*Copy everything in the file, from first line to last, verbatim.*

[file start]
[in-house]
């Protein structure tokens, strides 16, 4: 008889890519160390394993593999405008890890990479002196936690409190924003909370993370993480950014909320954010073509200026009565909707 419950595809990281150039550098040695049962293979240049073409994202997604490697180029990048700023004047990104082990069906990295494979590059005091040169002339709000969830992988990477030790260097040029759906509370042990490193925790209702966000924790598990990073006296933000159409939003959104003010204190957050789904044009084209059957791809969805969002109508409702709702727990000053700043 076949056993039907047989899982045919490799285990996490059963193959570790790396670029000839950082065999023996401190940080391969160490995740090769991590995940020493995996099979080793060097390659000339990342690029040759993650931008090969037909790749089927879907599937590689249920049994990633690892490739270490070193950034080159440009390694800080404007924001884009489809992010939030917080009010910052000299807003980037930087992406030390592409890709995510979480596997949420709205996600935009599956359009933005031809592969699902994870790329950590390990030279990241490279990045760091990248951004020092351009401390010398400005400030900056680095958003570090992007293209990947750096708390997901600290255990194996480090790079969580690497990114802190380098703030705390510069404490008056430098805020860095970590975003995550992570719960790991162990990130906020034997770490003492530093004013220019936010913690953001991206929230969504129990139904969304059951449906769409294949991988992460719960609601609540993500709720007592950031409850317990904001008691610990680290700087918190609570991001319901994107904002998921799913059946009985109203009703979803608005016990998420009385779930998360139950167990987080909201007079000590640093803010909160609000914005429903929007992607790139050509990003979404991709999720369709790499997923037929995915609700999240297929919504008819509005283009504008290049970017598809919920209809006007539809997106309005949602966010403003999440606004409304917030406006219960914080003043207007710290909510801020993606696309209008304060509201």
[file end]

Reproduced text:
[in-house]
């Protein structure tokens, strides 16, 4: 008889890519160390394993593999405008890890990479002196936690409190924003909370993370993480950014909320954010073509200026009565909707 419950595809990281150039550098040695049962293979240049073409994202997604490697180029990048700023004047990104082990069906990295494979590059005091040169002339709000969830992988990477030790260097040029759906509370042990490193925790209702966000924790598990990073006296933000159409939003959104003010204190957050789904044009084209059957791809969805969002109508409702709702727990000053700043 076949056993039907047989899982045919490799285990996490059963193959570790790396670029000839950082065999023996401190940080391969160490995740090769991590995940020493995996099979080793060097390659000339990342690029040759993650931008090969037909790749089927879907599937590689249920049994990633690892490739270490070193950034080159440009390694800080404007924001884009489809992010939030917080009010910052000299807003980037930087992406030390592409890709995510979480596997949420709205996600935009599956359009933005031809592969699902994870790329950590390990030279990241490279990045760091990248951004020092351009401390010398400005400030900056680095958003570090992007293209990947750096708390997901600290255990194996480090790079969580690497990114802190380098703030705390510069404490008056430098805020860095970590975003995550992570719960790991162990990130906020034997770490003492530093004013220019936010913690953001991206929230969504129990139904969304059951449906769409294949991988992460719960609601609540993500709720007592950031409850317990904001008691610990680290700087918190609570991001319901994107904002998921799913059946009985109203009703979803608005016990998420009385779930998360139950167990987080909201007079000590640093803010909160609000914005429903929007992607790139050509990003979404991709999720369709790499997923037929995915609700999240297929919504008819509005283009504008290049970017598809919920209809006007539809997106309005949602966010403003999440606004409304917030406006219960914080003043207007710290909510801020993606696309209008304060509201």